good compared with a simple .epub
reader, which is what I’ll be using.
Keep up the good work and sorry for
ranting. Maybe it’s just me, since I would
think that these issues would be serious
enough to prevent the release of the app.
Thanks for the feedback, Mike. We’ll
make sure to get the info to the Texterity
folks. Sadly, cluebats aren’t indigenous
to my area, so I may have to smack them
with a fruit bat instead.—Ed.
Why Not Have a Happy Funeral
for the Paper Version of LJ?
All right, I must admit that during the
past few months I have attempted to try
to guess which page the Letters to the
Editor would end and start reading from
there. The only other place I have heard
more complaining has been at church—if
people thought the song service was too
long, too short, not enough traditional
songs, not enough new songs, not my
newly written song, and I haven’t even
touched the minster’s message critiques!
I have been reading an interesting book
titled How to Change Your Church
(Without Killing It). An intriguing chapter
in the book describes how leaders need
to honor areas of ministry that have run
16 / SEPTEMBER 2012 / WWW.LINUXJOURNAL.COM
their course before phasing them out.
This got me looking back at all of the
writers over the months that have been
angry about the removal of the paper
version of their favorite magazine. I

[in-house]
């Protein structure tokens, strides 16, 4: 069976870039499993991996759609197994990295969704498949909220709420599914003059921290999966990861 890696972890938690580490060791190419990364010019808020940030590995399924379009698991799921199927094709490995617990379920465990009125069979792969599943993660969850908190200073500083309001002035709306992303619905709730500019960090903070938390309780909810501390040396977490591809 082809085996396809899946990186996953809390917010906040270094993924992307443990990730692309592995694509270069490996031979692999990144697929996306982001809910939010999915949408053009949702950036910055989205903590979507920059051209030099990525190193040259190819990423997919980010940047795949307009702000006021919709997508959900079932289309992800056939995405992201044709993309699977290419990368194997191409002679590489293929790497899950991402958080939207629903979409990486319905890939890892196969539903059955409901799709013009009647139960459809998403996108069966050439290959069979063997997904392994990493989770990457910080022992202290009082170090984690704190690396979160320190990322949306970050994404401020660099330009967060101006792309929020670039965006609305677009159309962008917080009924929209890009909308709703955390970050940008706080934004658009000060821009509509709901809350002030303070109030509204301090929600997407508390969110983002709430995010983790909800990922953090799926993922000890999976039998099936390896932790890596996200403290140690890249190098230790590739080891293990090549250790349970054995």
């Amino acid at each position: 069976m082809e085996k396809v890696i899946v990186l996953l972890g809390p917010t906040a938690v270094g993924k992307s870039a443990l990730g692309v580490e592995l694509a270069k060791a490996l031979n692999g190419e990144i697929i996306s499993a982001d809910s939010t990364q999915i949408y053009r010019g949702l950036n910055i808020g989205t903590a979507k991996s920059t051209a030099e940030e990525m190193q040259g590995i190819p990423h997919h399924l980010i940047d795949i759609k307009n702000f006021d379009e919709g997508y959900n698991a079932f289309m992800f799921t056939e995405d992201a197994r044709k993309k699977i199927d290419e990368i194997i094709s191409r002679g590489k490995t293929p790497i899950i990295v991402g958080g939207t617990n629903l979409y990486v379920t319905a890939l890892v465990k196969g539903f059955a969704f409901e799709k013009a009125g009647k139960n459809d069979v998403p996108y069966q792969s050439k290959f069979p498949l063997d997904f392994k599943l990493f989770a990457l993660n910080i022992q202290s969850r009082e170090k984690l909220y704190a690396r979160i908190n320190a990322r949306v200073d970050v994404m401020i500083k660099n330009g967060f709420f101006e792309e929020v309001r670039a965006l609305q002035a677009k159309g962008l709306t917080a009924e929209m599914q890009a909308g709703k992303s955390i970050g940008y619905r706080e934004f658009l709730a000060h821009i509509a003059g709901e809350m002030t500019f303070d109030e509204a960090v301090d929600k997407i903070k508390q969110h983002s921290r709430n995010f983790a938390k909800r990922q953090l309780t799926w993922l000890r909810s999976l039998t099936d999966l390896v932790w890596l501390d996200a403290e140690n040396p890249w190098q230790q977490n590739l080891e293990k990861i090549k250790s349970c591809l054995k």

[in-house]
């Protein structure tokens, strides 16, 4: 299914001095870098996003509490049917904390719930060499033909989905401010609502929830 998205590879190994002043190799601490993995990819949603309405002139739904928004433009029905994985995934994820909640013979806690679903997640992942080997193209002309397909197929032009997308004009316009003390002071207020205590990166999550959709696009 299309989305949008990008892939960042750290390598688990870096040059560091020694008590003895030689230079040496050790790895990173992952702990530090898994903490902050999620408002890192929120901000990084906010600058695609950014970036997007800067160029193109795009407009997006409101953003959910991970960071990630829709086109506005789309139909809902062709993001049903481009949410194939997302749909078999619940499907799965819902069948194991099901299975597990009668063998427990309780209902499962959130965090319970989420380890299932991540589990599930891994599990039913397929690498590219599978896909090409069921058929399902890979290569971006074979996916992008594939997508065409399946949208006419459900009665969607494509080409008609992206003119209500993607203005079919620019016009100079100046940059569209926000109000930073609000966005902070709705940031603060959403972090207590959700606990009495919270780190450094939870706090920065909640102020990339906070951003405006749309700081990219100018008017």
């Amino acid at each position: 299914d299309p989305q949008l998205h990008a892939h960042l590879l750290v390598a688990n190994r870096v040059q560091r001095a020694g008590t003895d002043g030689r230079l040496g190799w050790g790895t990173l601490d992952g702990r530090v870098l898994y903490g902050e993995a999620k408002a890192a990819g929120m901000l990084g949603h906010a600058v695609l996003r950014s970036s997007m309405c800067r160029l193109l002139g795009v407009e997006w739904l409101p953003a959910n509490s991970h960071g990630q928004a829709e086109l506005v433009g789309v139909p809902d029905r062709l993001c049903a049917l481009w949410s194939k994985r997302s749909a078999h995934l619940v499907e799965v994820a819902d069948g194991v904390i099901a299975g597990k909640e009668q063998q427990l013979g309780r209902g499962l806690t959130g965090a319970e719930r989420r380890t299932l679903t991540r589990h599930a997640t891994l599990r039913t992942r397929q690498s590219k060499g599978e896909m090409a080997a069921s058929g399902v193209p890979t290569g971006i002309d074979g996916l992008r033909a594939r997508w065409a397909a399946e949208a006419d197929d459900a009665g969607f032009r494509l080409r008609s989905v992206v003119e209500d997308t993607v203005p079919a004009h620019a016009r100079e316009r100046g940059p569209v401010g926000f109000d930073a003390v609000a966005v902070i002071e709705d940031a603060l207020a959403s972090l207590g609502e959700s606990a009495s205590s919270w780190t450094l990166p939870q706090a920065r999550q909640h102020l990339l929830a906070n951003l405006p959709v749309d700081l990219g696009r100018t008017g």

understand the economics of business
and am not suggesting you do something
that would jeopardize your bottom line,
but I do think there is a solution to help
those who are angry and disappointed
about the absence of their physical
magazine. Why not rejoice in the articles
of the past? Summon all past subscribers
of the print edition to tell you which
paper article was the best in their
opinion. Rejoice and give credit to those
who got their fingers dirty at the printing
press. It just may cause some disgruntled
folks to come back just because you are
allowing them the opportunity to thumb
through their old magazines and relive
the moments of breaking off work early
to get to the mailbox for the magazine.
They may start to await the e-mail
prompt: “Your Issue of Linux Journal has
arrived and is ready for download”.
If people have a chance to rejoice and
relive their positive experiences of the
past, they may just come back!
Dean, that’s an interesting idea. We’ll
toss it around a bit and see if we can